I thought I’d be fully back in the blogosphere by now. Last week I’d written up all the chapters for Secret Dumfries and most of the ‘Did you know…?’ boxes leaving only the acknowledgements and bibliography to finish. The sun was shining so I went off for a stroll round the Osprey walk feeling ridiculously happy with life. Big mistake!
I sent off an email query to the publishers to check how much leeway they give on the word count. The guidelines say between 20-25,000 words and mine was likely to be a little bit over by the time picture captions were added in. Even at the ‘no more than 10 words per caption’ that adds another 1,000 words. Back came the reply to say the maximum text allowed is 20,000 words. I say but the guidelines states 20-25,000. They say, ‘Please check your contract.’ Oops! Much cutting and chopping and grinding of teeth followed. They did give me an extra couple of thousand words so as long as each caption is under – well under – ten words each, I’ll do it.
I thought I’d share one of my favourite ‘secrets’ from the book.
‘Around Dumfries the land is littered with prehistoric sites from Bronze-Age burial sites to cup and ring markings. The Twelve Apostles, the largest stone circle in mainland Scotland, is only a couple of miles from the town.
One Druid circle, however, is not what it seems. Half a mile from Friar’s Carse Hotel, a few miles from Dumfries, on a hilltop is a stone circle. Although the trees make it difficult to see it in its entirety, the circle is about 31 metres in diameter with some thirty-three stones ranging in height from 1 to 1.5 metres with a 1.8 metre pillar in the exact centre. Outside the circle is a rectangular cist.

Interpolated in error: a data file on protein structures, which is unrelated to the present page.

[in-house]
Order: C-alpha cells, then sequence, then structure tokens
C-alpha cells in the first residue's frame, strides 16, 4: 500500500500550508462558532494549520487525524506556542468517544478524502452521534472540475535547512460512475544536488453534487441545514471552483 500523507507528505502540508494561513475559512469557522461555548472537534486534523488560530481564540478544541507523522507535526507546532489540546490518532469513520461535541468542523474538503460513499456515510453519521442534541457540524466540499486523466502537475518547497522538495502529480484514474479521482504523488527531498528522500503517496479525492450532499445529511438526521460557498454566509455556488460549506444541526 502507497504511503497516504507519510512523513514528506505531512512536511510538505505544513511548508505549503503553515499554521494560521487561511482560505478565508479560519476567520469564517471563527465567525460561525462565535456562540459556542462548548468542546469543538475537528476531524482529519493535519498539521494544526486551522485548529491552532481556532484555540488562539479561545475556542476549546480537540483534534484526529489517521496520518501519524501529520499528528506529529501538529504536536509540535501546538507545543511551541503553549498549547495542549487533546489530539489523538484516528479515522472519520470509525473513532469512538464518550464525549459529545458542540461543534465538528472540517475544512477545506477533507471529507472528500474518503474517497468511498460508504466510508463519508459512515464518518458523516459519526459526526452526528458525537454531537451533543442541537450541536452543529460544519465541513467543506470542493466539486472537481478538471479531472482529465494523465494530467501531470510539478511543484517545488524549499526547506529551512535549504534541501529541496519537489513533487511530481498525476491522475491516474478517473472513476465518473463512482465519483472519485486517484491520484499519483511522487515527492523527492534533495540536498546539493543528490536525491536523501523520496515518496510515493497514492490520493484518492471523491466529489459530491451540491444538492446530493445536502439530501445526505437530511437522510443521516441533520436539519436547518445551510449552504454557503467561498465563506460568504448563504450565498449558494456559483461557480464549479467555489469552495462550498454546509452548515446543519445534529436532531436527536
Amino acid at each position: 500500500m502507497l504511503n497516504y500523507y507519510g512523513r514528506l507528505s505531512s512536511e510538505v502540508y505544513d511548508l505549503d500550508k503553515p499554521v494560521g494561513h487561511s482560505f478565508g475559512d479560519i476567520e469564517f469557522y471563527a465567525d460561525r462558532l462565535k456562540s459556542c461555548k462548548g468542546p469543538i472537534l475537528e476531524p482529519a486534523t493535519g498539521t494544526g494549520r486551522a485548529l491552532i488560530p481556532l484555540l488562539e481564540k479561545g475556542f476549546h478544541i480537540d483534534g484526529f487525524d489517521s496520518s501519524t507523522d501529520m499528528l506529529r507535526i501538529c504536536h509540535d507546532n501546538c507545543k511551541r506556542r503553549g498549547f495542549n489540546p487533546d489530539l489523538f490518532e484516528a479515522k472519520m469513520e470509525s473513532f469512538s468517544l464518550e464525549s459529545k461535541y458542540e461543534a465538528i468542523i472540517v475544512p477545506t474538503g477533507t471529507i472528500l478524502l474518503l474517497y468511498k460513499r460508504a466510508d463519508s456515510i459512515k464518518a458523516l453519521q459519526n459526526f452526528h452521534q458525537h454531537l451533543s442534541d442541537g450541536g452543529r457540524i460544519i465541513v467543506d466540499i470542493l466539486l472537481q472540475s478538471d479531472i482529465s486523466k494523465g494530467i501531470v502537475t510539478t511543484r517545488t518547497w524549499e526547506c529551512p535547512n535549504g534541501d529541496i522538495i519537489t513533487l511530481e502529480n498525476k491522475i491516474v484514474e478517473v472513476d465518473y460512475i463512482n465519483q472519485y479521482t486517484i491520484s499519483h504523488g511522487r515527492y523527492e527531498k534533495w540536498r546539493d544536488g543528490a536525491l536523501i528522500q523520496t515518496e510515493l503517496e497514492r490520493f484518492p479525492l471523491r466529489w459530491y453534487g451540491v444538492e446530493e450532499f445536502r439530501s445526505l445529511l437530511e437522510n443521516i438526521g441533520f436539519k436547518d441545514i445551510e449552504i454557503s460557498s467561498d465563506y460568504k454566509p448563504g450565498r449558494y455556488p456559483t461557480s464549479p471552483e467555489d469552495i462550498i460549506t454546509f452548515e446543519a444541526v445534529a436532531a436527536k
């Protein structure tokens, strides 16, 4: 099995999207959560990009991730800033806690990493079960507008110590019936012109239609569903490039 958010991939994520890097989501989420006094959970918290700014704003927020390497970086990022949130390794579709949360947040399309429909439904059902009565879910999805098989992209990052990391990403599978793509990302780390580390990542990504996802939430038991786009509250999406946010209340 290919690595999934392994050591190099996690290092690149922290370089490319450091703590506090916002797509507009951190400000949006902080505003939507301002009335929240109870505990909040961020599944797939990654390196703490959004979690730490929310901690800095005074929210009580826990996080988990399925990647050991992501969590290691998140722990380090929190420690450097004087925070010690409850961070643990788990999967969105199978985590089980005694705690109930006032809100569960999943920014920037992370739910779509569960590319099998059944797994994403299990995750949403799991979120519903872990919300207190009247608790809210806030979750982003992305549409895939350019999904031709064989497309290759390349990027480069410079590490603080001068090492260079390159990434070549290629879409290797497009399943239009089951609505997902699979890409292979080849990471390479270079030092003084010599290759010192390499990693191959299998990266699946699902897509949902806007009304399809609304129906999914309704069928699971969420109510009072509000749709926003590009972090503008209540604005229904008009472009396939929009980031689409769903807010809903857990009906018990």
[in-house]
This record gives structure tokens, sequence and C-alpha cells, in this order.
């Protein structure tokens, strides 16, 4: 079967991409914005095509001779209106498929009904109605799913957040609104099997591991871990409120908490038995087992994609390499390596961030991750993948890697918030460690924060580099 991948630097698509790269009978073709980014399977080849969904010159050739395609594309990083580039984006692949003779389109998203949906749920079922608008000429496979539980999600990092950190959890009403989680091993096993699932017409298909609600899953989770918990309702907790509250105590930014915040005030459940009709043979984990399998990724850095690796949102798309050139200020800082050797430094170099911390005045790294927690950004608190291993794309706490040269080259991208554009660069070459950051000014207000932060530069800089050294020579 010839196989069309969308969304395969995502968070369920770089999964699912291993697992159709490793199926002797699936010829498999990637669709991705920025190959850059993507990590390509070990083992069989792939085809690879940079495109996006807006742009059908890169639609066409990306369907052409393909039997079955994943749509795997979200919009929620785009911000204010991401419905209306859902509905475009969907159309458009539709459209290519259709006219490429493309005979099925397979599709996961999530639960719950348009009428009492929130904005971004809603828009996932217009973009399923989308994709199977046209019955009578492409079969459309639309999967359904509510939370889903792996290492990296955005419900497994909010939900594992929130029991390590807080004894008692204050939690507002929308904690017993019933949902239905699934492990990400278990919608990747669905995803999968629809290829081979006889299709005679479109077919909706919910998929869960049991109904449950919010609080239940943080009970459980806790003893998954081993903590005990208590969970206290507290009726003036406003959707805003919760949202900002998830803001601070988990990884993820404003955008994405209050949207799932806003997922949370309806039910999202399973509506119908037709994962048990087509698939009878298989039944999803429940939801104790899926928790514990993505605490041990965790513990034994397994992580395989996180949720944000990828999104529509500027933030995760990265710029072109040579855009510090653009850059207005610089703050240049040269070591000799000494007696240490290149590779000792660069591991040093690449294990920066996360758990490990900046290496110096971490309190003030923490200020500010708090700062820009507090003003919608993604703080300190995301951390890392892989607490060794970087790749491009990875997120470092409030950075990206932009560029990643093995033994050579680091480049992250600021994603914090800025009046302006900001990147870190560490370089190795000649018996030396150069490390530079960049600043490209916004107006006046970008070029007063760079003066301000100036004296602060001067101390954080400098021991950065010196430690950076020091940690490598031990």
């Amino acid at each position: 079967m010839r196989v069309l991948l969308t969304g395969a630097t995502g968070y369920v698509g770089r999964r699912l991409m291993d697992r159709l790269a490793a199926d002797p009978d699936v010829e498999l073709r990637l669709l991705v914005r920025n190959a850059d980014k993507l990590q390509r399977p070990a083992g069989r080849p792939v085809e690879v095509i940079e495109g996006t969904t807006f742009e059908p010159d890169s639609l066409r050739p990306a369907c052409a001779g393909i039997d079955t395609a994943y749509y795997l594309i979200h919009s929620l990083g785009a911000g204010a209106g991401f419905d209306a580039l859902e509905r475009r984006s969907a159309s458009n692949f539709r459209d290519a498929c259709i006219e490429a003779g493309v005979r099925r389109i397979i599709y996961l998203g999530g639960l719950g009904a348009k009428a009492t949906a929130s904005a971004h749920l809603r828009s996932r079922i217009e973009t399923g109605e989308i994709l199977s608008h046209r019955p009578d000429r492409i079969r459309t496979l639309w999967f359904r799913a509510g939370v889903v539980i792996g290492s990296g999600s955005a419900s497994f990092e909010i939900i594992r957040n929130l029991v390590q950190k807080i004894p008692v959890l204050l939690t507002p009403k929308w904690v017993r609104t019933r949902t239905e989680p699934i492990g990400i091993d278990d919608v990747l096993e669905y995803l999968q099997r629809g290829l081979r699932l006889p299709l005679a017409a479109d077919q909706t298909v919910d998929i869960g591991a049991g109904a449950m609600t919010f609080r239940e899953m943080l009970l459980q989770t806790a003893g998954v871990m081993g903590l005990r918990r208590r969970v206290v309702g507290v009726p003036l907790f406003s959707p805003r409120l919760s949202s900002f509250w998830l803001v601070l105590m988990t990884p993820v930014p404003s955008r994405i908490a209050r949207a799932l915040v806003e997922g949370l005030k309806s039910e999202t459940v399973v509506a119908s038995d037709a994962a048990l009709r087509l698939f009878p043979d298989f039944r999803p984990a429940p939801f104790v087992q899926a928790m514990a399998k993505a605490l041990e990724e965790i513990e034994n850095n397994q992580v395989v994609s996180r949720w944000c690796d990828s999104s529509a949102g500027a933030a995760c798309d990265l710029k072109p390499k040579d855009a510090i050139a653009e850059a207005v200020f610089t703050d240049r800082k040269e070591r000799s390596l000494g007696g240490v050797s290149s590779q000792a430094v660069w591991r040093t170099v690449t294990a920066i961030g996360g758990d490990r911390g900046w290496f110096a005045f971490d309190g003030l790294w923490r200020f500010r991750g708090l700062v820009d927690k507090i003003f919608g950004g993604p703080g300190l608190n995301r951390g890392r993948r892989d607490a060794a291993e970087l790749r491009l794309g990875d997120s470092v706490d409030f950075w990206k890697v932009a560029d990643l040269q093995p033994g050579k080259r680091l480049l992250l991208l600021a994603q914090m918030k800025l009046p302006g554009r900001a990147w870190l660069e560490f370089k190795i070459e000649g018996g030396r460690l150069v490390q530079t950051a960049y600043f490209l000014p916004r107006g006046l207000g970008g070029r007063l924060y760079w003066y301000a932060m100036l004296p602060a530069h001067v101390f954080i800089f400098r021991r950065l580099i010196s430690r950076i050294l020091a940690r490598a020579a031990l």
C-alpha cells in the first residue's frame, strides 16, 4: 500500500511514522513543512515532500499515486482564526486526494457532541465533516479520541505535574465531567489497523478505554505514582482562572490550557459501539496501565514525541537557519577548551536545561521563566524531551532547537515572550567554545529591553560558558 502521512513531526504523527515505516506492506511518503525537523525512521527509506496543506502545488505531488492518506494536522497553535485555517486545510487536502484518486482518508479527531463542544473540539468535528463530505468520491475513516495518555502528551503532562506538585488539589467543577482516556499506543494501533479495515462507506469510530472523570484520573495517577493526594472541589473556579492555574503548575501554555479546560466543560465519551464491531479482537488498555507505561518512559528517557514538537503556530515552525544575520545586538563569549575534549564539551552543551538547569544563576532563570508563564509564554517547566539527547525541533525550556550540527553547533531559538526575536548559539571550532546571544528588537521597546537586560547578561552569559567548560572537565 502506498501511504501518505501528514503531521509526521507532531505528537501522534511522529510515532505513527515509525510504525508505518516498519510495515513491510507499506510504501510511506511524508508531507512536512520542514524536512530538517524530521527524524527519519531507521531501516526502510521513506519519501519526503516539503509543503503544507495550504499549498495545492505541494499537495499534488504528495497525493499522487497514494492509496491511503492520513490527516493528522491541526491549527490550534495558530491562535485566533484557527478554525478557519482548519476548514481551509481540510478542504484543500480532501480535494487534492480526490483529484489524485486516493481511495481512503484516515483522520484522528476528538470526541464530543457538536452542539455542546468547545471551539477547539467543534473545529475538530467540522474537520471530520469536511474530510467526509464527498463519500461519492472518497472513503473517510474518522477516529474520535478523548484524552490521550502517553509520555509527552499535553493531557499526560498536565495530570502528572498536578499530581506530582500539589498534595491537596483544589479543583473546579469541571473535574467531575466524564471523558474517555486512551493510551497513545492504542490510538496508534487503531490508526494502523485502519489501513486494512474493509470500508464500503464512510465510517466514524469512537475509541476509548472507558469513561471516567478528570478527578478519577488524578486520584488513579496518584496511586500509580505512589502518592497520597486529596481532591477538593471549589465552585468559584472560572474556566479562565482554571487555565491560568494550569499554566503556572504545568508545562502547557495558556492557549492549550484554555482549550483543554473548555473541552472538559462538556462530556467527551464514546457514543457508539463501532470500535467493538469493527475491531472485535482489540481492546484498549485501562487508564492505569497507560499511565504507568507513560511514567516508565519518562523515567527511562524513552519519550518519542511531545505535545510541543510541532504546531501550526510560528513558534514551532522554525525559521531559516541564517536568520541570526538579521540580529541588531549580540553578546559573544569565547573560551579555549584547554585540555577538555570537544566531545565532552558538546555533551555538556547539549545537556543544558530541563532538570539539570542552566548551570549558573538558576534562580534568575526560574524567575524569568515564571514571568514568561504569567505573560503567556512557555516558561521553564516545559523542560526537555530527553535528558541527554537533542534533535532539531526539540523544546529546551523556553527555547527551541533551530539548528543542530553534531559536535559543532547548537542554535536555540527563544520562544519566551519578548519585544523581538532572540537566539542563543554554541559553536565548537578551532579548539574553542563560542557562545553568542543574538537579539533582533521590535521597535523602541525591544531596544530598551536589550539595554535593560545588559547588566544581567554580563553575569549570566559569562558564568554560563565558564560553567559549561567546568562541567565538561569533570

The circle is a folly created by Captain Robert Riddell (or Riddel), an enthusiastic antiquarian, when he owned Friar’s Carse in the eighteenth century. During the seventeenth and eighteenth centuries there was an obsession with building follies: from towers to classical ruins.
The authenticity of the circle, though, has fooled people over the years – and possibly still does. Alexander Thom, famous for his studies of Stonehenge and other megalithic sites, surveyed the circle in 1939. He said: ‘This is reputed to be a fake but we believe it to have been an original megalithic site. The workmen who re-erected it could not have determined the azimuth of the small cist within 0.2 degrees of due east.’ In 1948, naturalist W. Balfour-Browne said: ‘it is now so weathered as to take in anyone. It should be a warning to all antiquaries.’
Even though the stone circle is a fake it has been built on top of a genuine iron-age fort with moat banks and ditches and although the circle only appeared in the 1780s its stones are ancient. No one, however, knows from where Captain Riddell took them. Similarly, a medieval cross standing outside the hotel is another mystery – a genuine cross but, again, not belonging to Friar’s Carse.’
We are nearly there. Photographer Keith Kirk is taking some last minute photos and then all (!) we have to do is match the images to the text.
I’m taking time out tomorrow because the osprey is back! He has circled the nest a few times so I’m going to go and see what he’s up to tomorrow.